By Corey Deiterman
By William Michael Smith
By Jef With One F
By Craig Hlavaty
By Jesse Sendejas Jr.
By Sonya Harvey
By Jesse Sendejas Jr.
By Nathan Smith
It's nearly 3 a.m., and amid the din of workers sweeping up piles of broken bottles after another sold-out show at the Satellite Lounge, Scabs front man Bob Schneider is quietly comparing his craft to that of a fisherman. "Every day I get up, and I write and record stuff," he says. "It's like you're out there fishing every day. Sometimes you get the big bass, and a lot of times you get the little guppy. Twelve years can go by, and even though you're better at fishing, there's no guarantee you'll catch anything."
The singer's dime-store philosophy and measured demeanor are quite a contrast to the persona who, moments earlier, had whipped the Satellite crowd into a potty-mouthed frenzy. Yet Austin's man of the moment confesses that he won't be screaming "Pussy Fever" into the mike forever. Older, wiser, but still oddly naive, Bob Schneider, the solo artist and raconteur, sees himself evolving into his idol, Tom Waits, and singing lots of songs about being afraid to fail or what it's like to be a diamond ring.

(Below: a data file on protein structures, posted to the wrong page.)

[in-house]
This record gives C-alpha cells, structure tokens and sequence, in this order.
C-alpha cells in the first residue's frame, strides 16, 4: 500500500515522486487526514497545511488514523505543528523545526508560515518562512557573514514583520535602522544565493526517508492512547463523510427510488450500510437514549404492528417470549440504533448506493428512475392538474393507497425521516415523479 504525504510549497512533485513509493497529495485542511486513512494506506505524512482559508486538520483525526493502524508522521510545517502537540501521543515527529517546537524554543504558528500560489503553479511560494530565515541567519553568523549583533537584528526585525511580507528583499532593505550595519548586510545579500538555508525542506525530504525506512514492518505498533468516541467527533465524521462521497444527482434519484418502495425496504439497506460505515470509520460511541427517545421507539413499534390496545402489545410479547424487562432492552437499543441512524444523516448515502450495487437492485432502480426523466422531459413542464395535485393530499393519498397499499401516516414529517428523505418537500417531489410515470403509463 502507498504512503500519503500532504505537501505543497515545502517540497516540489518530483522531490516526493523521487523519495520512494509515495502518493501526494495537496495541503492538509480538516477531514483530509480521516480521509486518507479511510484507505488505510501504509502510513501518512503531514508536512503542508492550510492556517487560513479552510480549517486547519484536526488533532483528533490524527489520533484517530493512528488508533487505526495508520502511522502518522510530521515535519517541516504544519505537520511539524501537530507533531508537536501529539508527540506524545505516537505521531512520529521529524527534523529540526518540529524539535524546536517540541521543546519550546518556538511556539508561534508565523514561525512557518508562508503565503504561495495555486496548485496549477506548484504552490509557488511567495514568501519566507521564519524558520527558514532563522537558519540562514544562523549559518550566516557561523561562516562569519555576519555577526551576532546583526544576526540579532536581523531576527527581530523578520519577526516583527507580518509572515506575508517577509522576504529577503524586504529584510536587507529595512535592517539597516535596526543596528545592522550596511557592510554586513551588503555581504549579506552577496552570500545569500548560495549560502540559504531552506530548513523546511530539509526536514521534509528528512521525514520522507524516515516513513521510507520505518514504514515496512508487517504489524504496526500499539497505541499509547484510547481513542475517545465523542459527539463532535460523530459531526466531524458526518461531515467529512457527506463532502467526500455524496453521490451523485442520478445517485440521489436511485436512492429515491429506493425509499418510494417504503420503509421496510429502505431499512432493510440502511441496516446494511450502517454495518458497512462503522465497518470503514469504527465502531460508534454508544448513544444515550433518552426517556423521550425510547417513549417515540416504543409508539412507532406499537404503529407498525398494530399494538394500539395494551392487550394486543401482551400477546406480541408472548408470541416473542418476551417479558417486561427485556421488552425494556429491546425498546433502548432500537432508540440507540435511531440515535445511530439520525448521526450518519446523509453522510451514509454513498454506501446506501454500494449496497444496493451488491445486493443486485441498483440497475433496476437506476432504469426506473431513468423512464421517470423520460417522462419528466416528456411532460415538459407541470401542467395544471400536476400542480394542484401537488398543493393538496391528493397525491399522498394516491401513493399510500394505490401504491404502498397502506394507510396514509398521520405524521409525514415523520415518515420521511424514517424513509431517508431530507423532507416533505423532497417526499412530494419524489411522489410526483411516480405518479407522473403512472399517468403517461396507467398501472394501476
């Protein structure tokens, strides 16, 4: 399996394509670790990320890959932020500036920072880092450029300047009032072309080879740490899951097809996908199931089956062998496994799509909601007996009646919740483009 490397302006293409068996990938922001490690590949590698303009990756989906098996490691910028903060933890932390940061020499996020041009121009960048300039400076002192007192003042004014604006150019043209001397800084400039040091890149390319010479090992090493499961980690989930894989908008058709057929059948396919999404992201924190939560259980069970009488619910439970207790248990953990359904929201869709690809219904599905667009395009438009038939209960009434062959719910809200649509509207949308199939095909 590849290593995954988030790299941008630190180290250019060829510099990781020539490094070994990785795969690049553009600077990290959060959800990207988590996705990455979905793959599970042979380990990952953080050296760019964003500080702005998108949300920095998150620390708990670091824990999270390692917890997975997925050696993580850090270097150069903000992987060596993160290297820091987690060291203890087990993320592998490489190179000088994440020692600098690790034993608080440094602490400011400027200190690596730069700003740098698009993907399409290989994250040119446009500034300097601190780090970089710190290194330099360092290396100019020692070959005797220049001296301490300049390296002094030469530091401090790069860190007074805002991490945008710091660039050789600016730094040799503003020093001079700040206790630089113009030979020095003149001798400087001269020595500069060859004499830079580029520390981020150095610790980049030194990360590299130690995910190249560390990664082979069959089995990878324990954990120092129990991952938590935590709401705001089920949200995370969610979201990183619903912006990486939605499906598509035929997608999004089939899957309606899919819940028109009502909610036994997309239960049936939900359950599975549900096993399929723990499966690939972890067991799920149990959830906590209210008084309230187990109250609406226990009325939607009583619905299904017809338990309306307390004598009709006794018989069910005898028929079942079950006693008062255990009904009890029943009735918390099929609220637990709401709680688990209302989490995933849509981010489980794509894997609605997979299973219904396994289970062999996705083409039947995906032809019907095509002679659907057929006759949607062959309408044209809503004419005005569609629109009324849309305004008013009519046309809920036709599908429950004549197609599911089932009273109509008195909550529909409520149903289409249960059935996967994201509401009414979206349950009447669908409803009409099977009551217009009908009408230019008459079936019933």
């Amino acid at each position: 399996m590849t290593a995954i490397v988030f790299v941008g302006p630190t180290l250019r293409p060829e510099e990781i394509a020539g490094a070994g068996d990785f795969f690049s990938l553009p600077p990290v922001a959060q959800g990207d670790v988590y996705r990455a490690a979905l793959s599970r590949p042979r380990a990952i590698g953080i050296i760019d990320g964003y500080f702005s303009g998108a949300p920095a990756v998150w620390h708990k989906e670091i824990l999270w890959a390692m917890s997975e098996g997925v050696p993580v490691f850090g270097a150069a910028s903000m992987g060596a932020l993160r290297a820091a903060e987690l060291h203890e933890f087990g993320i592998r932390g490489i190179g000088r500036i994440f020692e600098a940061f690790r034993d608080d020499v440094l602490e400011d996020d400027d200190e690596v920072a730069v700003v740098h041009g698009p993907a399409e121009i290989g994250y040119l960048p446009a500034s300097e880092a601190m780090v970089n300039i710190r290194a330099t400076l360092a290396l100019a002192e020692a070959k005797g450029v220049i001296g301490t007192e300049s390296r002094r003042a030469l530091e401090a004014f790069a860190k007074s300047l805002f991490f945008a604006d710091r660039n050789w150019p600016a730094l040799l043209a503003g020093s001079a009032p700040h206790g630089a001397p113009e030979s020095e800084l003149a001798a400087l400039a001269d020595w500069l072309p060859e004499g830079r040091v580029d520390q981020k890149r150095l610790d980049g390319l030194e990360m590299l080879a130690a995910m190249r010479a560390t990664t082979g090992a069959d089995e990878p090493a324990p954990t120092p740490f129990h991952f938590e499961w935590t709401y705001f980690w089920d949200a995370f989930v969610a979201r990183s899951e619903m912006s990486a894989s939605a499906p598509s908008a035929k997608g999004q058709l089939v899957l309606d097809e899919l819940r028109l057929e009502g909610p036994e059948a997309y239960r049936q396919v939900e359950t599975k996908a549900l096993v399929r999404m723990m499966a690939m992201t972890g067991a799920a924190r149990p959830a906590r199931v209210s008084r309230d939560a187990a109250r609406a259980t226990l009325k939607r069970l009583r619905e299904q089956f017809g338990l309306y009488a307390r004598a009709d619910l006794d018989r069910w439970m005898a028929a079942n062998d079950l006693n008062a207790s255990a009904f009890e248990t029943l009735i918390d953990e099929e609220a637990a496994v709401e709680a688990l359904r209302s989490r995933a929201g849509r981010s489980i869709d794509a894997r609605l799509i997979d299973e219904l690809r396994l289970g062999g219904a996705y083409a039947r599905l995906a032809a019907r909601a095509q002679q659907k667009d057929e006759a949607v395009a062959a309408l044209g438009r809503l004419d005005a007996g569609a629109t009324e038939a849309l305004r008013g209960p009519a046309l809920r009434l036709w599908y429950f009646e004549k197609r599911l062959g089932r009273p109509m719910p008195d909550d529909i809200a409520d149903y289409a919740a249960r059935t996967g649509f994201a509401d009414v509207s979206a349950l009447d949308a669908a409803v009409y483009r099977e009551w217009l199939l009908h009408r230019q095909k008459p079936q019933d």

Cuts from his two quirky solo albums released over the past 18 months, Songs Sung and Played on Guitar at the Same Time and Lonelyland, are getting adult-alternative airplay. A new disc, Underneath the Onion Trees, featuring Schneider on vocals accompanied by Mitch Watkins on acoustic guitar, is due this month. Major labels are hot on his trail. "Five or six years ago, sure, I had 'Pussy Fever.' Now," says Schneider, "I don't know what it is. Maybe steak fever." So while fans in his adopted hometown of Austin are embracing the kinder, gentler Bob Schneider (and are still willing to bankroll his new pursuits by continuing to pack Scabs shows), the jury is still out on how the new Schneider will play in other markets. He's betting it will work. "I'll admit I was kind of afraid to be out there under my own name until last year when I was out there by myself, and people stuck around to hear the whole set. So it was a huge confidence boost." Bob Schneider performs Thursday, July 6, in a rescheduled show at the Fabulous Satellite Lounge, 3616 Washington. Stephen Bruton opens. $10. For more information, call (713)869-COOL. Tickets purchased for the July 15 show will be honored at the door.
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